Australian College of Animal Tactile Therapy

Articles on Horse Nutrition


Over time we will add more interesting information here for you to read





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Supplying Copper and Zinc


Copper and Zinc are often discussed in relation to equine nutrition. Many claims are made as to the huge requirements horses have and how we could not possibly supply these minerals with a basic diet. Amazing tales are also heard of horses suffering dreadful complaints as a result of deficiency. In reality these minerals are micro minerals – hence are only required in very small amounts in the equine diet. This month I aim to clear this misunderstanding up for all of you to assist in keeping feeding regimes logical and economical.

Click here to read more about copper and zinc in your horse's diet

Pasture: Natural Nutrition for your Horse


The following article is on how to fully utilize the pasture your horse has available with a view to maintaining good health and also reducing the costs of horse feeding on a weekly basis.

It will cover:
1. Horse Nutritional needs
2. The role of pasture
3. Ascertaining nutritional short falls in the pasture
4. Improving your pasture to cover the short falls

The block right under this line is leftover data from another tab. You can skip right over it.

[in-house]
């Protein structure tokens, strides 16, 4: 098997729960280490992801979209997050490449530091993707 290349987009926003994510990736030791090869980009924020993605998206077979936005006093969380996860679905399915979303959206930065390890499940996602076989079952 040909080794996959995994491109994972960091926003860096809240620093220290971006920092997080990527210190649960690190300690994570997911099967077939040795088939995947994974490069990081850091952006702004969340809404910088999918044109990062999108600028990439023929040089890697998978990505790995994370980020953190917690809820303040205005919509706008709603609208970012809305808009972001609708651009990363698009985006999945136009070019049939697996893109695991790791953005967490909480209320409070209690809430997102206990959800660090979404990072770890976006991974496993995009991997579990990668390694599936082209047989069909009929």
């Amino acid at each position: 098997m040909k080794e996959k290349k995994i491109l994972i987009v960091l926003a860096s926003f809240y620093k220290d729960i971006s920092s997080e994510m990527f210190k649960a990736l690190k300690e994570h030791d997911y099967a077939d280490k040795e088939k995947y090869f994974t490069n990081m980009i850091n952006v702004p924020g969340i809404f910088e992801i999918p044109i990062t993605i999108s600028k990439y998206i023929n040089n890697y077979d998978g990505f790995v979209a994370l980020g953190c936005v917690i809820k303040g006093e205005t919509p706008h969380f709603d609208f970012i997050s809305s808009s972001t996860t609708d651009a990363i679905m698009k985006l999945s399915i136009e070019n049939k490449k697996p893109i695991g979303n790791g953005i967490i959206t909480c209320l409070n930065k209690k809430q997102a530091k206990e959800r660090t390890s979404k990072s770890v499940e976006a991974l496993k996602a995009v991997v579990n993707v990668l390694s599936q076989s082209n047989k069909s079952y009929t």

Introduction:

Horses have evolved as animals that are strict herbivores - that is they eat only plant material. Their teeth, mouth and digestive system have developed to be specialists at the intake and use of high roughage low nutrient feeds such as found in plants including grass. However horses do need more plant species than grass alone ...

Click here to read more pasture management for horses

Roughage the Key to Digestive Health

At this time of the year, especially, many horses have a deficiency of pasture and the tendency is for owners to provide more concentrates in the diet to cover for this lack of pasture. Unfortunately horses are missing out on their required intake of roughage, and the extra concentrates being fed can have a negative effect on their digestive health. So let us look at the provision of roughage to our horses.

The Requirement For Roughage:
Roughage and water are the most important of all digestive inputs to our horse diets. A lack of roughage results in a reduced ability to absorb the nutrients to survive. Despite this fact more and more horse owners are feeding higher proportions of concentrated rations and our incidence of digestive problems is rising.

Click here to read more about the importance of roughage for horses




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The Australian College of Animal Tactile Therapy

111 Spillers Road
Macclesfield. Victoria.
Australia 3782

03 5968 9788

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